2015 9 20 Slide12Questioning the presence of God in the midst of horror is not a sin of insubordination, but an act of honesty, a willingness to be vulnerable with our emotion towards our creator in whom we are called in Acts 17:28 to live and move and have our being. The fact that Jesus himself questions God’s ways shows that questioning is not incongruent with belief, or with Christianity itself.

2015 9 20 Slide13Our God is a God of empathy, so desiring to enter into the joy and pain in of our world that God came to earth in the tremendously vulnerable form of a human, Jesus Christ. We are created us in God’s own image and charged with the fundamental call to love one another, to empathize with each other’s joy and pain.

2015 9 20 Slide14When our reality is incongruent with God’s desire for us, it should make us uncomfortable and cause us to seek God’s love and justice. The fullness of God’s love for us and the love we are charged to share with one another, means we are called to care, to be vulnerable, to truly desire God’s will on earth as it is in heaven. May the injustices of this world cause us to lament with hope for the world to come. Let all God’s children say: Amen!

[1] http://www.workingpreacher.org/preaching.aspx?commentary_id=2630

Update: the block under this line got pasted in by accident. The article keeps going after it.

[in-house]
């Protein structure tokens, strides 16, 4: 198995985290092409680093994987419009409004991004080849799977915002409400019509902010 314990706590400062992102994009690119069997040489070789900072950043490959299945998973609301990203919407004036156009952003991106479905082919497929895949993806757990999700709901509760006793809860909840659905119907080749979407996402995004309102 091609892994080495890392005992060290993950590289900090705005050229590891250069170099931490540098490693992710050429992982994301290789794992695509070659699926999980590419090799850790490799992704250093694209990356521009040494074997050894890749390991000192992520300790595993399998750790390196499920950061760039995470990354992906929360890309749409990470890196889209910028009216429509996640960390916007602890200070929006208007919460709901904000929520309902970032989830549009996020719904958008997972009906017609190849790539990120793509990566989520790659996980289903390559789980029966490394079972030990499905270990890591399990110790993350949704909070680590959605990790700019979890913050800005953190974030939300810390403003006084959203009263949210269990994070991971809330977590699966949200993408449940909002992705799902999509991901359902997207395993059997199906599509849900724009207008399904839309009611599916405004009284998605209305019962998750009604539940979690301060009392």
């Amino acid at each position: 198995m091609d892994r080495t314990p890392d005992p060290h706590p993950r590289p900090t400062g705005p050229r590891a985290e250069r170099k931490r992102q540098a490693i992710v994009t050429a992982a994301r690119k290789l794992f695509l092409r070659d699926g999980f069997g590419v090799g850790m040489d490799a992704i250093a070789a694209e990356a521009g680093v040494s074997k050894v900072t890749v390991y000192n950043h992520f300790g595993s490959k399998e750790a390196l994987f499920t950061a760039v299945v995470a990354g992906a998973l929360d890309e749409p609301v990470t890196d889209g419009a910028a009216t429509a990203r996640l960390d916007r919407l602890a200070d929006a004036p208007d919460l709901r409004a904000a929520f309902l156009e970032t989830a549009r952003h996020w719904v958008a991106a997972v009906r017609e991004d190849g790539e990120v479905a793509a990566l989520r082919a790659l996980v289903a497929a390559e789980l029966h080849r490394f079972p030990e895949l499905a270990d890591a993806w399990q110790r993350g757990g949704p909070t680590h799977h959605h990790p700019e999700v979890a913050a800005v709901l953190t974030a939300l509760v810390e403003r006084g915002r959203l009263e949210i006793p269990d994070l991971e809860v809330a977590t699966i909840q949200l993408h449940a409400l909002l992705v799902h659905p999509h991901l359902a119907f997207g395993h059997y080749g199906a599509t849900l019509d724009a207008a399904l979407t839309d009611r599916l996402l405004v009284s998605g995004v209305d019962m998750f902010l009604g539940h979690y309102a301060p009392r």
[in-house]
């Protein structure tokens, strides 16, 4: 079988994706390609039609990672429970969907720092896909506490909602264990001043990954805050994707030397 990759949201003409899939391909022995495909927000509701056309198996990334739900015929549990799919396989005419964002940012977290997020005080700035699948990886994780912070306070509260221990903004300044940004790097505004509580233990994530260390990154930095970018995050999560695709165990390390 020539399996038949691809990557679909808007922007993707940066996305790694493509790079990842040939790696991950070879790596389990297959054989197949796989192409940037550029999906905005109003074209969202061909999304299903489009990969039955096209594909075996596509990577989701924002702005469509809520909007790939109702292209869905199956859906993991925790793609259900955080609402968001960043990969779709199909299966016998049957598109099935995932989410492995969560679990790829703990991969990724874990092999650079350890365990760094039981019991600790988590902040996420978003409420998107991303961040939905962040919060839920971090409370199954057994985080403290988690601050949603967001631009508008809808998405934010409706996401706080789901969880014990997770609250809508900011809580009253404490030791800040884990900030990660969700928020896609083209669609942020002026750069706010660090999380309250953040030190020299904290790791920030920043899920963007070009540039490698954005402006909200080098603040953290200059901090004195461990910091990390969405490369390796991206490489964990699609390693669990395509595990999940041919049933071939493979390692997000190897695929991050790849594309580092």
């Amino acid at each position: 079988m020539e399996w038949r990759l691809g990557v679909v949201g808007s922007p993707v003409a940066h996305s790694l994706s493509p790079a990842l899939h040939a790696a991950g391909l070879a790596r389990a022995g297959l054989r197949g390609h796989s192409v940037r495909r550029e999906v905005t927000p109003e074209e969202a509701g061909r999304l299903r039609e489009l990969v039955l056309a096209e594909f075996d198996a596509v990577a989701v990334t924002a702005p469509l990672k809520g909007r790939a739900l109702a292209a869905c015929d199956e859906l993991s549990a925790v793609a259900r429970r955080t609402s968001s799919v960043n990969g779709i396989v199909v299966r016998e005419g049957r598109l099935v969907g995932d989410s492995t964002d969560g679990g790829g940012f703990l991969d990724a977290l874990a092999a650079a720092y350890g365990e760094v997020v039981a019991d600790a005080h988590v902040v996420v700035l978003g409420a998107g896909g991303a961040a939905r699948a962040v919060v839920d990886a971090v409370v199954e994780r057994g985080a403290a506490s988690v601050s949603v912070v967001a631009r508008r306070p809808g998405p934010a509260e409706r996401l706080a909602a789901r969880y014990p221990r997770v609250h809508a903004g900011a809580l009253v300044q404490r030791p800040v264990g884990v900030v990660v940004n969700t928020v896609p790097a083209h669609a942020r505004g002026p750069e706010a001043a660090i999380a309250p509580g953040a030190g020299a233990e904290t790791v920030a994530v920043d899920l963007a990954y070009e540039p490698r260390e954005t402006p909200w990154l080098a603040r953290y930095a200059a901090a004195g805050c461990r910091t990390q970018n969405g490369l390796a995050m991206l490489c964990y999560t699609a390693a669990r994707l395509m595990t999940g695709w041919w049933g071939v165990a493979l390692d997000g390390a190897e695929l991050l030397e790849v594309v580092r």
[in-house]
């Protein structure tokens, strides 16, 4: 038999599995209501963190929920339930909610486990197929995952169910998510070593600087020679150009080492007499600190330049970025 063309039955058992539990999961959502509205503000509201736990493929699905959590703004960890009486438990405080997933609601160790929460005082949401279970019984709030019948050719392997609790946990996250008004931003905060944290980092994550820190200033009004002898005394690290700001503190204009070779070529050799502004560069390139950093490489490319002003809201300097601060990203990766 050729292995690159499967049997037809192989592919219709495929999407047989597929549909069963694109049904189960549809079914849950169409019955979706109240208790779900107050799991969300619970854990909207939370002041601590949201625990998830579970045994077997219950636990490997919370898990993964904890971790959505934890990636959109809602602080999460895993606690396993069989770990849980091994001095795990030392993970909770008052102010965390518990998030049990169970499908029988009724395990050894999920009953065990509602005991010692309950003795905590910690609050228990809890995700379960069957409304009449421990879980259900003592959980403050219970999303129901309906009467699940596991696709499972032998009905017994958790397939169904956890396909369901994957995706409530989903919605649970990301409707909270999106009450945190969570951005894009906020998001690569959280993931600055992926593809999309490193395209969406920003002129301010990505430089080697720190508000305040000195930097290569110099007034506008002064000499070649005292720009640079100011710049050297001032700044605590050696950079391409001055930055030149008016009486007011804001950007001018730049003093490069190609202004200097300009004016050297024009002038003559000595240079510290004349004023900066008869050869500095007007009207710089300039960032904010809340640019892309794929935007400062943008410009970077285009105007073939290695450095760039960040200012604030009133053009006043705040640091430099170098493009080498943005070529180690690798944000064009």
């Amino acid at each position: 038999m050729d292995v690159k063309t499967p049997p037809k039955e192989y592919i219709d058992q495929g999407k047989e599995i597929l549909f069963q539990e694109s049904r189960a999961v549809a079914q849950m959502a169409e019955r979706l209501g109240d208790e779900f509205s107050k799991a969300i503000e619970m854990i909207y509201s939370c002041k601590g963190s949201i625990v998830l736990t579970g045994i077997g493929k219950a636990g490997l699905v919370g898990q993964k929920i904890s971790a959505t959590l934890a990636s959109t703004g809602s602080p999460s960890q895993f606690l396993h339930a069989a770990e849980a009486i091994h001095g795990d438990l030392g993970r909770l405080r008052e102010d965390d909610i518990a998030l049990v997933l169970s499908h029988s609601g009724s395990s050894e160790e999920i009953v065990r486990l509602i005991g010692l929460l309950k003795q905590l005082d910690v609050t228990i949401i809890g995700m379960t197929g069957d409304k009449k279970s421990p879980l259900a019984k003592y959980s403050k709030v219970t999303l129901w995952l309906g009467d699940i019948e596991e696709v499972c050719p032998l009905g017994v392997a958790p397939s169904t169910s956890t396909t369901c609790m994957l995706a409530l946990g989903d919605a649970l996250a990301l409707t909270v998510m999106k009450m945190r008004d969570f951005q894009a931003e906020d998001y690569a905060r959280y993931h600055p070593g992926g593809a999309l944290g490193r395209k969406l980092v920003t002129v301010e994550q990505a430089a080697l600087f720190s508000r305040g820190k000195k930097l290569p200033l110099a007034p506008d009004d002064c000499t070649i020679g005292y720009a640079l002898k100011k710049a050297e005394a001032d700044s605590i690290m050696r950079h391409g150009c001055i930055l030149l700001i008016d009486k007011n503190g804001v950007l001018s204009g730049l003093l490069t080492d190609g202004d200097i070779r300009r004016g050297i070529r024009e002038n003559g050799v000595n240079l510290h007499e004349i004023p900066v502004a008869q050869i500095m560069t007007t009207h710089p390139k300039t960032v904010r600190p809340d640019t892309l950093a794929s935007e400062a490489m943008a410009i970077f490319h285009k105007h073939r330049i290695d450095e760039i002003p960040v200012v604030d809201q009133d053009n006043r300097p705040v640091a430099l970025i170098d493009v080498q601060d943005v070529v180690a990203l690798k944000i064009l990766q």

“Belonging to God” 1 Corinthians 3:10-11, 16-23 February 23, 2014, FPC Jesup

“Belonging to God”
1 Corinthians 3:10-11, 16-23
February 23, 2014, First Presbyterian Church of Jesup

SLIDE 1 - One DirectionIf you’ve turned your radio to a Top 40 station in the last year or two you’ve likely heard the One Direction Song, “What Makes You Beautiful.” If not, I’ll fill you in, the premise of the song is summarized in the lyrics at the end of the chorus: “You don’t know you’re beautiful, that’s what makes you beautiful.”[1]

David and I joke about this song when it comes on because I think it sounds so silly in its circular logic: someone not knowing that they’re beautiful makes them beautiful…but what if they figure out they’re beautiful, does that make them no longer beautiful?

It turns out insisting on linear logic from a boy band’s pop song is as silly as insisting on linear logic from our God who scripture tells us is without beginning and end.[2]